To gain further insight into the kinetics of CD38 reduction, we analyzed CD38 expression on circulating MM cells in the same GEN501 subgroup. Peripheral blood clonal plasma cells could be detected before start and during daratumumab therapy in 11 of 21 patients (52%). Circulating MM cells were rapidly cleared by daratumumab (Figure 3D). Already after the first daratumumab infusion the nondepleted circulating MM cells had significantly lower CD38 expression levels compared with baseline (P = .0006; Figure 3E). Examination of peripheral blood samples, taken at different time points after disease progression, showed that CD38 expression gradually increased to baseline levels ∼6 months after daratumumab treatment. Also on the circulating MM cells, there was no difference in the reduction of CD38 levels during daratumumab treatment between patients who achieved PR and those with less than PR (supplemental Figure 2).

Increased CD55 and CD59 levels on MM cells at the time of progression during daratumumab therapy

To further analyze mechanisms of resistance to daratumumab, we analyzed expression of the complement-inhibitory proteins on BM-localized MM cells in the GEN501 subgroup (n = 21). There was no change in expression of the complement-inhibitory proteins when patients were still responding to daratumumab or had stable disease. However, there was a significant increase in CD55 and CD59 expression levels on BM-localized MM cells at the time of progression compared with levels before start or during daratumumab treatment (median MFI CD55: 109.0 vs 167.0, P = .01; median MFI CD59: 50.3 vs 98.2, P = .018 for samples taken at baseline and at the time of progression, respectively; Figure 4A). Importantly, CD46 protein levels did not increase at the time of progression.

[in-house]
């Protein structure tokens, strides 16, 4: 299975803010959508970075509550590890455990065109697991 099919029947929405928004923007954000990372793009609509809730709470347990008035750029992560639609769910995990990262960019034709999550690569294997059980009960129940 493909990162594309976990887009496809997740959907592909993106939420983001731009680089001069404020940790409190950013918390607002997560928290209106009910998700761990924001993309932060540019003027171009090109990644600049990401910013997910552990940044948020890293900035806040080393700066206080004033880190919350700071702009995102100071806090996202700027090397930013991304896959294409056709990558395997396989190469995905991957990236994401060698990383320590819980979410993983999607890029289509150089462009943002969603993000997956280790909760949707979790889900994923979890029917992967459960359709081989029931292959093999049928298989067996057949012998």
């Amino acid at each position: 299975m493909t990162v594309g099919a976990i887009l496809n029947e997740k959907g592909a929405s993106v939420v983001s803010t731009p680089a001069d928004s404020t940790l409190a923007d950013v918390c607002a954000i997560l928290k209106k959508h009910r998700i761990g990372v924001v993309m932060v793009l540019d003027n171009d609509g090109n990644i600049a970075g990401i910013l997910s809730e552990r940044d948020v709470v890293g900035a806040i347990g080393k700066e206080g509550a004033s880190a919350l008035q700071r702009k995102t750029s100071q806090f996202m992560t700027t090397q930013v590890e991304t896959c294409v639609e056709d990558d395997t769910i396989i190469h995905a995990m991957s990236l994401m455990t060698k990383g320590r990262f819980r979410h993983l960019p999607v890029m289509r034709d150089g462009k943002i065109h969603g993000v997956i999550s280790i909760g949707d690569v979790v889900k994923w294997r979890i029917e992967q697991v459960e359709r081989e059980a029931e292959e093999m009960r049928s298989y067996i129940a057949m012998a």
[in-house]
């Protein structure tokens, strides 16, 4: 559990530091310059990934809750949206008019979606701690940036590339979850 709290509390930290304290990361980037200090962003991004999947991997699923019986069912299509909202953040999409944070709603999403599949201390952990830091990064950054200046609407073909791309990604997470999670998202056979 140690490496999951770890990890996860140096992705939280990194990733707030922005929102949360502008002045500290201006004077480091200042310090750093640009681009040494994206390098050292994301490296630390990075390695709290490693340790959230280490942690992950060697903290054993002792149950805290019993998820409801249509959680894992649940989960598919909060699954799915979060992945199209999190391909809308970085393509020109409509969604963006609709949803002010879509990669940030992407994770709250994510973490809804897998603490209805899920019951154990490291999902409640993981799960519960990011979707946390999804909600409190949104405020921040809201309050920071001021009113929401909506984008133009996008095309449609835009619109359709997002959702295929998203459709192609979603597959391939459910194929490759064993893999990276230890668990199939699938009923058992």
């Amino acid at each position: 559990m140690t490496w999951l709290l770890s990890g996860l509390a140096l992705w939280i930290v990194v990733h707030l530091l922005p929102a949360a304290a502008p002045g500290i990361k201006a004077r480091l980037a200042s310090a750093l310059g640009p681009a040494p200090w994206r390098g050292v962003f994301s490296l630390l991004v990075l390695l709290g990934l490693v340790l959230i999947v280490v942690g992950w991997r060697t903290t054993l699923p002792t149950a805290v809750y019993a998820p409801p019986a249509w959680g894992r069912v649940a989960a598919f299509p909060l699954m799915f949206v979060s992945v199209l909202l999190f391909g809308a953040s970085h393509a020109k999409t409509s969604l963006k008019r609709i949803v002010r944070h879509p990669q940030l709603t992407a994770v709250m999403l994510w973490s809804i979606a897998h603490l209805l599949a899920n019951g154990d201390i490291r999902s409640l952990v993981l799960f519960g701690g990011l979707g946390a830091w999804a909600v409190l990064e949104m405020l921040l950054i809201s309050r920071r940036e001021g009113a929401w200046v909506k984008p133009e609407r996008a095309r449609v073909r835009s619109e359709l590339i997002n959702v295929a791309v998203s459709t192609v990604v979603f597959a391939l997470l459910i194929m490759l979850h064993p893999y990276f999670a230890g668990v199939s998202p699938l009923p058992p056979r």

Figure 4

Expression levels of CD55 and CD59 on MM cells increase at the time of progression. (A) CD55, CD59, and CD46 expression levels on MM cells from BM samples obtained from 21 MM patients, who were subsequently treated with daratumumab at a dose of 16 mg/kg in the GEN501 study. BM samples were obtained before start of daratumumab, before the 10th daratumumab infusion, and at the time of progression (PD). Data are presented as mean ± SEM. P values between the indicated groups were calculated using a paired Student t test; *P < .05, **P < .01, ns, not significant. (B) CD55, CD59, and CD46 expression levels on circulating MM cells before start of daratumumab treatment, during daratumumab treatment, and at the time of progression (PD) (n = 11 patients). Expression levels of the complement-inhibitory proteins were analyzed by flow cytometry. Data are presented as mean ± SEM. P values between the indicated groups were calculated using a paired Student t test; *P < .05, **P < .01, ns, not significant.